The north outdoor deck. Image:  Peter Bennetts

The house’s keystone, its cedar screens, are applied to the north and west facades, while blackbutt fins vertically scale the northern and southern sides. The cedar screens, aside from providing privacy from neighbours and protection from the sun, also protect from stray golf balls from amateurs on the tenth hole. In fact, there have been so many that a small Buddha statue on the deck has become the spot where these stray balls go to live (on my visit I counted six). If Buddha’s concept of karma is anything to go by, the guilty golfers might want to conduct their business wearing a helmet.

The timber facade has aged charmingly since completion. Originally given a stain, the cedar battens have since been allowed to weather naturally, resulting in a rich grey colour on the northern side and a paler grey on the southern side, where they are more exposed to the salty sea air. The southern side’s outlook is choppy, with dense bracken fern, banksias and gums to the boundary only metres away – a stark contrast to the millpond that is the golf course fairway to the west.

That sly face may have tricked me earlier but upon stepping inside I get the feeling we will get along just fine. This is a different side of the house – light, gentle and friendly. On the ground floor, a circulation spine runs down the southern side and accesses the garage, laundry, a small bathroom, and spacious kitchen and living areas. This south-facing side is dotted with full-height view windows every five or so metres, providing glimpses of the bush setting.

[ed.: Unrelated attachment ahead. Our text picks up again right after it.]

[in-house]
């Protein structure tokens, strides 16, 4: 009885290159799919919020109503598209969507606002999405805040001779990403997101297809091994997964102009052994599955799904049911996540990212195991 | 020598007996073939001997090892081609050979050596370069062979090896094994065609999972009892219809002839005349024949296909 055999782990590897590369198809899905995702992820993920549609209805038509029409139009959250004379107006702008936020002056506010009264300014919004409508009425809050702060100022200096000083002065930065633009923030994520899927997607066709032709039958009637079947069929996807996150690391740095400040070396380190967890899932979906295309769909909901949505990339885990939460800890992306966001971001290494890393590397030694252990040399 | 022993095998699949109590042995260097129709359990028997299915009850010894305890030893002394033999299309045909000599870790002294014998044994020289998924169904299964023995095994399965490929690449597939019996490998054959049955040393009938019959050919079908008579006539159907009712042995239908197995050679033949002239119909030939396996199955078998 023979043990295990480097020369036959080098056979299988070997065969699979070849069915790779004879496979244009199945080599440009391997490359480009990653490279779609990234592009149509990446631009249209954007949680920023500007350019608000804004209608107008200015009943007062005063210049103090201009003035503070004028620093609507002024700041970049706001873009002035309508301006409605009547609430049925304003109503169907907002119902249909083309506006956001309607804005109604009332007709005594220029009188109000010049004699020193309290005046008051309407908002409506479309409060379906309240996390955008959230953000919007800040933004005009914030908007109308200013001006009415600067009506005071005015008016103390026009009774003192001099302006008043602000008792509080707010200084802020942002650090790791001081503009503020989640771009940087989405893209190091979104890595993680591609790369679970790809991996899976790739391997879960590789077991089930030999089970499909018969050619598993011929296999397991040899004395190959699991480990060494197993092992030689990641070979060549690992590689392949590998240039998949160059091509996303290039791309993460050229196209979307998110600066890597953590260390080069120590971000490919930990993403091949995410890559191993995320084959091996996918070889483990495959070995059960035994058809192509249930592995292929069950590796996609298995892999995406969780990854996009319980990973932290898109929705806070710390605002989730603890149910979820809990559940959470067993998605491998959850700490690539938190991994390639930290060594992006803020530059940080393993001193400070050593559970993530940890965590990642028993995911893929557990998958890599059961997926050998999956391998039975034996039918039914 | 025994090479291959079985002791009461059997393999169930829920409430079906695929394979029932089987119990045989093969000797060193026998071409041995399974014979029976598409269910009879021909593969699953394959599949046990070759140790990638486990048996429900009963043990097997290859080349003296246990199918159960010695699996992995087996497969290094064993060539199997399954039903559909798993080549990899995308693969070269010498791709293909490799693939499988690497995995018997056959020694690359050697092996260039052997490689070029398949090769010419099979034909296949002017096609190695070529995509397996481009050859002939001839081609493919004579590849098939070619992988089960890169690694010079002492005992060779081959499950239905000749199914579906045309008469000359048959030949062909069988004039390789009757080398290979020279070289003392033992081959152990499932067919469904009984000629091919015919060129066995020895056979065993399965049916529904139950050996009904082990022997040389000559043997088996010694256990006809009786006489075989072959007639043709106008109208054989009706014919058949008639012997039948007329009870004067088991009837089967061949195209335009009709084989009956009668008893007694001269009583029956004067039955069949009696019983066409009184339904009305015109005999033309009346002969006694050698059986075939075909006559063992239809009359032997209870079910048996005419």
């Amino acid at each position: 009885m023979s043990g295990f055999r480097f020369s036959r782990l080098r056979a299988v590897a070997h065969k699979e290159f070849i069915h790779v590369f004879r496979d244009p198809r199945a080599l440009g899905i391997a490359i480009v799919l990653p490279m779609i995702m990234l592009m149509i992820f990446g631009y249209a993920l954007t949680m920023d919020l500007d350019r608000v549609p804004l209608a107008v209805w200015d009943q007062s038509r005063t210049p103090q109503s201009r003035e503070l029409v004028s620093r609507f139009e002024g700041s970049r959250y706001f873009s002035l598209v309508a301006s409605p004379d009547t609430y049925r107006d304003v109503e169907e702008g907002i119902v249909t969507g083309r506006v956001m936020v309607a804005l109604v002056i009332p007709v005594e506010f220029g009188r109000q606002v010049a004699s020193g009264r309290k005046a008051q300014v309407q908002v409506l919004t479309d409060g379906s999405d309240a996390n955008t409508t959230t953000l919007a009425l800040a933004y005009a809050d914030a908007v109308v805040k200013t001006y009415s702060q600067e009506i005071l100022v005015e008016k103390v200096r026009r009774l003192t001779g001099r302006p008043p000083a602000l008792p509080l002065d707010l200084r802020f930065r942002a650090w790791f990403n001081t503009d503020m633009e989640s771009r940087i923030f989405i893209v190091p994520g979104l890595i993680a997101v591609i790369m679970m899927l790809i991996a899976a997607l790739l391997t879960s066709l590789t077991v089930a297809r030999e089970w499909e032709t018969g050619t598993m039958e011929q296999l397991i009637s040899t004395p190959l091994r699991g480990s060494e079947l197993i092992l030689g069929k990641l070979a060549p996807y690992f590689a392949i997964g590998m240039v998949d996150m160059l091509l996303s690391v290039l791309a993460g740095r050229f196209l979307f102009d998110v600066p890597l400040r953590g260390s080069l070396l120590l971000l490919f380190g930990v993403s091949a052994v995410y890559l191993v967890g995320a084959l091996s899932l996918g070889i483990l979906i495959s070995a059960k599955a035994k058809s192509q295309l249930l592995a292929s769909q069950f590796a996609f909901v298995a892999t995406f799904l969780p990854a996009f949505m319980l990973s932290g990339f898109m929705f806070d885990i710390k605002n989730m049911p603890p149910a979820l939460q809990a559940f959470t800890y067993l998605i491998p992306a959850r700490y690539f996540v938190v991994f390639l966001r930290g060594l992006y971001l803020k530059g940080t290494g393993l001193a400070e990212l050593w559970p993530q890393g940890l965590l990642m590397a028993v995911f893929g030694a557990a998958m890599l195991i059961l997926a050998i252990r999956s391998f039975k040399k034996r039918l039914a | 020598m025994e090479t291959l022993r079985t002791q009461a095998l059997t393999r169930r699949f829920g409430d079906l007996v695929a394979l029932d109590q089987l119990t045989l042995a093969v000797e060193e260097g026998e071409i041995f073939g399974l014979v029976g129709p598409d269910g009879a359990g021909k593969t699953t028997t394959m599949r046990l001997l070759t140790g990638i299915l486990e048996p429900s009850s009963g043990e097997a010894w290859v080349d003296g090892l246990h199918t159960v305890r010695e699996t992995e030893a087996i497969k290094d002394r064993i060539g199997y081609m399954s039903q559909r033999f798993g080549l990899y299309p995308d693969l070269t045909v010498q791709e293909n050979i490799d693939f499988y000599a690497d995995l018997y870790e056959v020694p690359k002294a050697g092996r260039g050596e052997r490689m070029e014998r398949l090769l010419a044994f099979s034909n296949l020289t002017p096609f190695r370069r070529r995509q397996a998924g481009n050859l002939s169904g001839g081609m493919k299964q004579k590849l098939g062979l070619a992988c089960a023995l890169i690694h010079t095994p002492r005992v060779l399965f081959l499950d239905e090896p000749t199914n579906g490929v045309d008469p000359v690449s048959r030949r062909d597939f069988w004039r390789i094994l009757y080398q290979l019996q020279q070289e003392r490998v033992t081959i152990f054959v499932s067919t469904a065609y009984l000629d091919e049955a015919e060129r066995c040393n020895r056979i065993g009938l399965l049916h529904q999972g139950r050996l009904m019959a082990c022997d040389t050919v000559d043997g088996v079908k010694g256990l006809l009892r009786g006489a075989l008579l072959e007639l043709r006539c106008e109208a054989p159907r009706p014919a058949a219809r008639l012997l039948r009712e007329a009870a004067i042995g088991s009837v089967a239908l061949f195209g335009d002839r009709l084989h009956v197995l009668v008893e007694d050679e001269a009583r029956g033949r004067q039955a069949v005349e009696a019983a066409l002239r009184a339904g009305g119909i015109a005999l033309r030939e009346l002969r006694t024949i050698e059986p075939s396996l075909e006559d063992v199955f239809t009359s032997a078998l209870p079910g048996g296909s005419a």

While the premier living space is set into the side of the site, its north-facing orientation and line of full-height windows provides good light. Single doors open up the living area to the outdoor deck, but stop gusts of wind from coming in. The polished concrete floor is paired with white laminate joinery and an American oak island bench and shelving in the adjacent kitchen.

The north-facing living space is lined with full-height windows. Image:  Peter Bennetts

Upstairs, the timber screens work doubly. All at once they provide beautiful dappled light to the upstairs bedrooms and bathrooms and an underlying grid to the entire house, with each room measuring three 1200-millimetre battens across.

The southern spine works upstairs again along the thirty-six-metre length, with views out either end. On the furthermost end, the main bedroom looks out over the pool and golf course, with glimpses of Bass Strait to the south-west. A walk-in wardrobe, two bathrooms, three bedrooms and an east-facing study follow in sequence down the hallway. The two bathrooms, identical in their appearance except for a hob around the bathtub in the children’s bathroom, are spacious, again afforded their three-batten length. The bathrooms employ a cubicle-style format with a shower and toilet tucked around the sides, and a long limestone bench and generous mirrors on the opposite wall.

The secondary bedrooms are configured in similar ways, with a built-in desk along one wall and a wardrobe on the other. These bedrooms are serviced by large sliding doors that keep the spine clear and open up the rooms.

It might not be obvious when you stroll into the driveway and see that one-eyed timber face staring back, but it’s a friendly house, this one. The exterior’s stern form and rhythm give way to a welcoming interior that is full of warmth and respite. As I’m leaving, I take a look back at the face. It’s here I realize that that’s not some “one-eye” sneer at all. That’s a wink.